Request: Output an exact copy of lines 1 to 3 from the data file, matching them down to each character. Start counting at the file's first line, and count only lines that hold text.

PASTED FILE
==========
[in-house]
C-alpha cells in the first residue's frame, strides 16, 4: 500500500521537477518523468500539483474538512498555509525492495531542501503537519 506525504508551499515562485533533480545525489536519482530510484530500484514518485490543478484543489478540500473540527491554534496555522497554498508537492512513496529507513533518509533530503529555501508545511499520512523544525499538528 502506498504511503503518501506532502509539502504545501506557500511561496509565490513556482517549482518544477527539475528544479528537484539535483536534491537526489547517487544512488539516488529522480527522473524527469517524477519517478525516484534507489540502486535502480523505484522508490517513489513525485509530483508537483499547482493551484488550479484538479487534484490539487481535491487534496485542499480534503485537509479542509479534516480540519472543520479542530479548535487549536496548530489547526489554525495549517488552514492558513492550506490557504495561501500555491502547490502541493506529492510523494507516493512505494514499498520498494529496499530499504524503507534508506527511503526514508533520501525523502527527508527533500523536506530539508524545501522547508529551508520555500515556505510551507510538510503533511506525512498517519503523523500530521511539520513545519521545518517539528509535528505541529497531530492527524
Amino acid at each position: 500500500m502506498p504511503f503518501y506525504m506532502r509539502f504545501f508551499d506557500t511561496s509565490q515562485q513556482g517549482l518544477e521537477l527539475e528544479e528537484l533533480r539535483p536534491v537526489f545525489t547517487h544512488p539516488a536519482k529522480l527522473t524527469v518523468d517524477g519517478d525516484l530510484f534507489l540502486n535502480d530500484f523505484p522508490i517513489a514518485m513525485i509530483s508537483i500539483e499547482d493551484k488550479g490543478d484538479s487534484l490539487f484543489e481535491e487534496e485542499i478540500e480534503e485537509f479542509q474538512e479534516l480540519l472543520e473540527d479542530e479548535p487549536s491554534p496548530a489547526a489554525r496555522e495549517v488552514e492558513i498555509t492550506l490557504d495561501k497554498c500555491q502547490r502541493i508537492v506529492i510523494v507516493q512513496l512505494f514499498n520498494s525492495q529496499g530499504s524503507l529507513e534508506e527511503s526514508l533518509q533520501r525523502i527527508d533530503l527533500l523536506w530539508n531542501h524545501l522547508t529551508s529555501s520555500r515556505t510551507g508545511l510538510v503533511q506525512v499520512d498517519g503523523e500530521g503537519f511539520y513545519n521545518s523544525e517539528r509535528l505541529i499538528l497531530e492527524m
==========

[in-house]
C-alpha cells in the first residue's frame, strides 16, 4: 500500500521537477518523468500539483474538512498555509525492495531542501503537519 506525504508551499515562485533533480545525489536519482530510484530500484514518485490543478484543489478540500473540527491554534496555522497554498508537492512513496529507513533518509533530503529555501508545511499520512523544525499538528 502506498504511503503518501506532502509539502504545501506557500511561496509565490513556482517549482518544477527539475528544479528537484539535483536534491537526489547517487544512488539516488529522480527522473524527469517524477519517478525516484534507489540502486535502480523505484522508490517513489513525485509530483508537483499547482493551484488550479484538479487534484490539487481535491487534496485542499480534503485537509479542509479534516480540519472543520479542530479548535487549536496548530489547526489554525495549517488552514492558513492550506490557504495561501500555491502547490502541493506529492510523494507516493512505494514499498520498494529496499530499504524503507534508506527511503526514508533520501525523502527527508527533500523536506530539508524545501522547508529551508520555500515556505510551507510538510503533511506525512498517519503523523500530521511539520513545519521545518517539528509535528505541529497531530492527524
Amino acid at each position: 500500500m502506498p504511503f503518501y506525504m506532502r509539502f504545501f508551499d506557500t511561496s509565490q515562485q513556482g517549482l518544477e521537477l527539475e528544479e528537484l533533480r539535483p536534491v537526489f545525489t547517487h544512488p539516488a536519482k529522480l527522473t524527469v518523468d517524477g519517478d525516484l530510484f534507489l540502486n535502480d530500484f523505484p522508490i517513489a514518485m513525485i509530483s508537483i500539483e499547482d493551484k488550479g490543478d484538479s487534484l490539487f484543489e481535491e487534496e485542499i478540500e480534503e485537509f479542509q474538512e479534516l480540519l472543520e473540527d479542530e479548535p487549536s491554534p496548530a489547526a489554525r496555522e495549517v488552514e492558513i498555509t492550506l490557504d495561501k497554498c500555491q502547490r502541493i508537492v506529492i510523494v507516493q512513496l512505494f514499498n520498494s525492495q529496499g530499504s524503507l529507513e534508506e527511503s526514508l533518509q533520501r525523502i527527508d533530503l527533500l523536506w530539508n531542501h524545501l522547508t529551508s529555501s520555500r515556505t510551507g508545511l510538510v503533511q506525512v499520512d498517519g503523523e500530521g503537519f511539520y513545519n521545518s523544525e517539528r509535528l505541529i499538528l497531530e492527524m